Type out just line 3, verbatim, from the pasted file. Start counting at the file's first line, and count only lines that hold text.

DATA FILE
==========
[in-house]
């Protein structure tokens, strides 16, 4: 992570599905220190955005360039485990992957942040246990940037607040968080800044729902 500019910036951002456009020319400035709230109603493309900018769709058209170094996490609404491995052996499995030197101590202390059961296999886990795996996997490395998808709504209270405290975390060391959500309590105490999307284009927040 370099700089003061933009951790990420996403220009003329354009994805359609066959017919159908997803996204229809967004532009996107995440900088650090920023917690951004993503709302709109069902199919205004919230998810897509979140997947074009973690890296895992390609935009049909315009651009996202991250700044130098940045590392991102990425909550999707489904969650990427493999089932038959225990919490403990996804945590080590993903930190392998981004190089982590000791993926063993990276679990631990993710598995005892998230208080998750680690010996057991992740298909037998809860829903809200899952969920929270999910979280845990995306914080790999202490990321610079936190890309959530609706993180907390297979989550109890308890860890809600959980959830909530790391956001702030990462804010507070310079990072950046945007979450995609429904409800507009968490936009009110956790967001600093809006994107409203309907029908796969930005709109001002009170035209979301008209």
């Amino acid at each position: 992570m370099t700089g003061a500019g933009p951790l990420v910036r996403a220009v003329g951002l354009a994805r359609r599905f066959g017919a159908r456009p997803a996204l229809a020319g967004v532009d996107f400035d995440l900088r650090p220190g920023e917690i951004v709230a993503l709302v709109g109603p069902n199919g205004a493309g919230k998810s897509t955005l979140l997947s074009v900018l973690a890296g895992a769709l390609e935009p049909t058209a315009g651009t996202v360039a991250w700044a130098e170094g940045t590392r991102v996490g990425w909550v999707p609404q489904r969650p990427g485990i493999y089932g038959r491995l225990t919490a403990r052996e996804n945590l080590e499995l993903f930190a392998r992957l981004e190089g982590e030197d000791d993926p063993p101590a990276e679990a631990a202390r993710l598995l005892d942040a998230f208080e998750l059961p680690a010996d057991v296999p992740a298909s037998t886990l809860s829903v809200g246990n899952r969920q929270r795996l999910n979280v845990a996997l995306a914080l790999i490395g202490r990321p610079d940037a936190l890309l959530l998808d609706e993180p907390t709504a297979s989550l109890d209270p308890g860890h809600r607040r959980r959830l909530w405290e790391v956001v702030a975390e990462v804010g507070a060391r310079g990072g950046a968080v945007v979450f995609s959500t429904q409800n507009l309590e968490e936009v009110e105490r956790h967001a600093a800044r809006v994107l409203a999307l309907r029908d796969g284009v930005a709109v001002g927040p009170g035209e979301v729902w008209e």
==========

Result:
């Amino acid at each position: 992570m370099t700089g003061a500019g933009p951790l990420v910036r996403a220009v003329g951002l354009a994805r359609r599905f066959g017919a159908r456009p997803a996204l229809a020319g967004v532009d996107f400035d995440l900088r650090p220190g920023e917690i951004v709230a993503l709302v709109g109603p069902n199919g205004a493309g919230k998810s897509t955005l979140l997947s074009v900018l973690a890296g895992a769709l390609e935009p049909t058209a315009g651009t996202v360039a991250w700044a130098e170094g940045t590392r991102v996490g990425w909550v999707p609404q489904r969650p990427g485990i493999y089932g038959r491995l225990t919490a403990r052996e996804n945590l080590e499995l993903f930190a392998r992957l981004e190089g982590e030197d000791d993926p063993p101590a990276e679990a631990a202390r993710l598995l005892d942040a998230f208080e998750l059961p680690a010996d057991v296999p992740a298909s037998t886990l809860s829903v809200g246990n899952r969920q929270r795996l999910n979280v845990a996997l995306a914080l790999i490395g202490r990321p610079d940037a936190l890309l959530l998808d609706e993180p907390t709504a297979s989550l109890d209270p308890g860890h809600r607040r959980r959830l909530w405290e790391v956001v702030a975390e990462v804010g507070a060391r310079g990072g950046a968080v945007v979450f995609s959500t429904q409800n507009l309590e968490e936009v009110e105490r956790h967001a600093a800044r809006v994107l409203a999307l309907r029908d796969g284009v930005a709109v001002g927040p009170g035209e979301v729902w008209e």